Simulation of the mineral dust emission frequencies from desert areas of China and Mongolia using an aerodynamic roughness length map derived from the POLDER/ADEOS 1 surface products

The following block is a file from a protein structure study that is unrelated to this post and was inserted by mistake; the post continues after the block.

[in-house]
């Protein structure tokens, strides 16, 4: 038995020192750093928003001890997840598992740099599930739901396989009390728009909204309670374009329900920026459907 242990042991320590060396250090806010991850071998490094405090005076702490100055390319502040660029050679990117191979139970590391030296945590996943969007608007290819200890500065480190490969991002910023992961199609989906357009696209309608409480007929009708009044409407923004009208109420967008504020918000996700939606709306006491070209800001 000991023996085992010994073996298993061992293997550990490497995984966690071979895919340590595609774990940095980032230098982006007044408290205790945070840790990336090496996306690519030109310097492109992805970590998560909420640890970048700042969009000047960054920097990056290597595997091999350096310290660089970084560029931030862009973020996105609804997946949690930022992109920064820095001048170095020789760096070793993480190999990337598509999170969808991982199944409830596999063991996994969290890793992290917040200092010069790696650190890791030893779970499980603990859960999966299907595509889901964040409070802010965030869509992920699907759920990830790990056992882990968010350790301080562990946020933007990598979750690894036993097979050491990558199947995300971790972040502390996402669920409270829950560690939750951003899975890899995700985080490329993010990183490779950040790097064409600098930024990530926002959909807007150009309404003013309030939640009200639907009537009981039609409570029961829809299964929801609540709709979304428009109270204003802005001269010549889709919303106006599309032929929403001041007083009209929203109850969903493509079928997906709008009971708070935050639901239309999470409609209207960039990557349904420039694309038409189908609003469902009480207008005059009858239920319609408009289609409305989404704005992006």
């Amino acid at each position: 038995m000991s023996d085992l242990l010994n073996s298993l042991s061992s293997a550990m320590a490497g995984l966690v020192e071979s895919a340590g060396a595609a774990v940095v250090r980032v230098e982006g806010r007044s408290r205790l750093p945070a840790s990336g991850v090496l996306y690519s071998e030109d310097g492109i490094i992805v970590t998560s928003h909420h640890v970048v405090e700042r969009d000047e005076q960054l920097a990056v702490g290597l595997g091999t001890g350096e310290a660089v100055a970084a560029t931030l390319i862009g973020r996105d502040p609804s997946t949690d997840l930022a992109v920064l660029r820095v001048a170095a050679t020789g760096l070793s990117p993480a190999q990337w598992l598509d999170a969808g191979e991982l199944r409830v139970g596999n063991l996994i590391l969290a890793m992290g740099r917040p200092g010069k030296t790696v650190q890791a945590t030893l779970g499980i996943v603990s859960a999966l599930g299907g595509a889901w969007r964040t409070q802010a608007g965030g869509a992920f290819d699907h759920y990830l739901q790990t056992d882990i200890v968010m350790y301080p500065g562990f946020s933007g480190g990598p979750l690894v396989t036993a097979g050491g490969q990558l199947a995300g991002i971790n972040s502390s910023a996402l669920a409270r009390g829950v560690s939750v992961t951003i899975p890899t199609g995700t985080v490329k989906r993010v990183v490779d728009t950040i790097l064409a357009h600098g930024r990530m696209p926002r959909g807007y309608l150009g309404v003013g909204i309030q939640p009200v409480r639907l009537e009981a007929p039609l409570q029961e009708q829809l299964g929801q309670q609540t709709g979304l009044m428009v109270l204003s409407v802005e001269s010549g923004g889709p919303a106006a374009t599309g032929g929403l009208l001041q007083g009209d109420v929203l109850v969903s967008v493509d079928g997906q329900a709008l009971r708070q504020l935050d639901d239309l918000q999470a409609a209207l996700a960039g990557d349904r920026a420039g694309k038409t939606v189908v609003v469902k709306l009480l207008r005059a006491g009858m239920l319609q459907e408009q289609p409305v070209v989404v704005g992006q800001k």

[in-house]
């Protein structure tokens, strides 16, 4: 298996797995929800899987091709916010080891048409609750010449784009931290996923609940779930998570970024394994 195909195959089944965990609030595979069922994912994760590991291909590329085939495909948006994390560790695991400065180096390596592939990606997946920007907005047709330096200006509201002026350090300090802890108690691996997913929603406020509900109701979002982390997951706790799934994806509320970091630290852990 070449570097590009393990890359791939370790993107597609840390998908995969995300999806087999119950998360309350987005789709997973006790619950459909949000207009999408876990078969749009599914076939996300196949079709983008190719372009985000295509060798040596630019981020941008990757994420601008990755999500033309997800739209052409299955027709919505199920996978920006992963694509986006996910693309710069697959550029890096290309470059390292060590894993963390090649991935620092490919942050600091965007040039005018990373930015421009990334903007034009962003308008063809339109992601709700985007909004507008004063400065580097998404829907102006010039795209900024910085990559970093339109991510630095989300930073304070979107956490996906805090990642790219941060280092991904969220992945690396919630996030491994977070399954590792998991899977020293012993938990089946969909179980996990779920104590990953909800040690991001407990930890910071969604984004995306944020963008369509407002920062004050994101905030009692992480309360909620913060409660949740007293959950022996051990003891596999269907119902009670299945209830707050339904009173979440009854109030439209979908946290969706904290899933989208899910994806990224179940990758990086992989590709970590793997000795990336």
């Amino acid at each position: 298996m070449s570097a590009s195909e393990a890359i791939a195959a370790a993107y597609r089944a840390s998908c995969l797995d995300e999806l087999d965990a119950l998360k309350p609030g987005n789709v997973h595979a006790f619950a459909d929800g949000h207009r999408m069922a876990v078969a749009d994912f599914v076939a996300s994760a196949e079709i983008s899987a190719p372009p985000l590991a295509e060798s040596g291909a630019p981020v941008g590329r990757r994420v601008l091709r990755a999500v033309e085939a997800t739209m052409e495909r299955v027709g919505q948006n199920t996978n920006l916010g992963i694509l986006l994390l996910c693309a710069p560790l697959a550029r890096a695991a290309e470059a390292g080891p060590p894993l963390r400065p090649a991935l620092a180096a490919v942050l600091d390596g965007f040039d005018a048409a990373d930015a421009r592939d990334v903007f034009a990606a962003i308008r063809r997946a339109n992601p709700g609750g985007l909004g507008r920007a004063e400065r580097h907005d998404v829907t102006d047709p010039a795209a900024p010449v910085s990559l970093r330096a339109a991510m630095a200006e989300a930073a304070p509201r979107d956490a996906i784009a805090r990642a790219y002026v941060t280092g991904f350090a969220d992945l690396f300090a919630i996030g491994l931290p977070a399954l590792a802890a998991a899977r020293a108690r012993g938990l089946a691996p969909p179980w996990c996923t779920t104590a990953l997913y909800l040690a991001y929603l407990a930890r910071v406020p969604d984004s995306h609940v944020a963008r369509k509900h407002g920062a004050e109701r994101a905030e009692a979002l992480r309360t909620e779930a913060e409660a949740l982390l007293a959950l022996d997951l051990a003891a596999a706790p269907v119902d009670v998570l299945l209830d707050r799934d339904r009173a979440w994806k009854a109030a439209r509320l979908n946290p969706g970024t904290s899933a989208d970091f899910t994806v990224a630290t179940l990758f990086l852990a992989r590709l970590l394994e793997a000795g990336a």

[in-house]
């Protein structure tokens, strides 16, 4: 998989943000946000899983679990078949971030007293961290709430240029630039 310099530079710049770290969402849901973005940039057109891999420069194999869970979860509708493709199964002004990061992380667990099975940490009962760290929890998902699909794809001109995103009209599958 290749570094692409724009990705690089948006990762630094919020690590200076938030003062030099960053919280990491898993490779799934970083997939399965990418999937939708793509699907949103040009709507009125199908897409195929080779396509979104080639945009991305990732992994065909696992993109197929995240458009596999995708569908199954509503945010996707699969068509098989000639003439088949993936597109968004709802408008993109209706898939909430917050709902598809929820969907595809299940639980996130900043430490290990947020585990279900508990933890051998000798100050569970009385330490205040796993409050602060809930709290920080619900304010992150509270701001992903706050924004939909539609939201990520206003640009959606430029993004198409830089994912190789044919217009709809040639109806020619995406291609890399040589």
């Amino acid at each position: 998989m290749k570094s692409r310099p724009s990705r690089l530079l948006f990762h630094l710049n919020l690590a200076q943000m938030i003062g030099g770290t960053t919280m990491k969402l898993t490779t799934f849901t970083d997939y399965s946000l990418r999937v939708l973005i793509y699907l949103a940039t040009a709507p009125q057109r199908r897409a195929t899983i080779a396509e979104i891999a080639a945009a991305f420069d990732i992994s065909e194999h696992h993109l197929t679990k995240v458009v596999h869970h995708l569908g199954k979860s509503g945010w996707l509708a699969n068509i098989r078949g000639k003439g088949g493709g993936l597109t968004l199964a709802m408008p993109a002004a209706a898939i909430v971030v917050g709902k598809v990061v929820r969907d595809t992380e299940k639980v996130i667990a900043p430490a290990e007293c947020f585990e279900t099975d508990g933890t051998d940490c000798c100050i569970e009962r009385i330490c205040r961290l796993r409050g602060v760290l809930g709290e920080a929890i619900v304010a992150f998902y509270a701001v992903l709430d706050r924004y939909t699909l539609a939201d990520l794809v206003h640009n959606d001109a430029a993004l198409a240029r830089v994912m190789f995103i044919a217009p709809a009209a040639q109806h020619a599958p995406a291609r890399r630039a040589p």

[1] To determine the location of the potential dust source regions and to evaluate the dust emission frequencies over the arid and semiarid areas of China and Mongolia (35.5°N–47°N; 73°E–125°E), we established a map of Z0 from the composition of protrusion coefficient (PC) derived from the POLDER-1 bidirectional reflectance distribution function (BRDF). Using a equation image° × equation image° resolution Z0 data set, we derived a map of the 10-m erosion threshold wind velocity for the Chinese and Mongolian deserts. The retrieved erosion thresholds range from 7 m s−1 in the sandy deserts (Taklimakan, Badain Jaran, and Tengger deserts) to up to 20 m s−1 in the Gobi desert. They are comparable to the minimum wind velocity measured in meteorological stations during dust storms in the Taklimakan (6–8 m s−1) and in the Gobi desert (11–20 m s−1). These erosion thresholds were combined with surface wind fields, soil moisture, and snow cover to simulate the dust emission frequencies of the eastern Asian deserts over 3 years (1997–1999). The simulations point out the Taklimakan desert and the deserts of northern China as the most frequent sources of dust emissions. The simulated seasonal cycle is characterized by a maximum in late spring and a minimum in late autumn and winter. The comparison with climatologic studies of dust storms derived from synoptic observations confirms the importance of these two source areas and the reliability of the simulated seasonal cycle. It reveals an underestimation of the dust emission frequency in the Gobi desert, because of a low frequency of high wind velocities. Our results also suggest that soil moisture and snow cover are not the main factors controlling the seasonal cycle or the interannual variability of the dust emission frequencies. We finally compared the simulated dust event frequencies to occurrences of Total Ozone Mapping Spectrometer (TOMS) Absorbing Aerosol Index (AAI) higher than 0.7 over the Taklimakan desert, where mineral dust is expected to be the dominant absorbing aerosol. A very good agreement is obtained between the simulated frequencies and the TOMS AAI frequencies on monthly and seasonal timescales.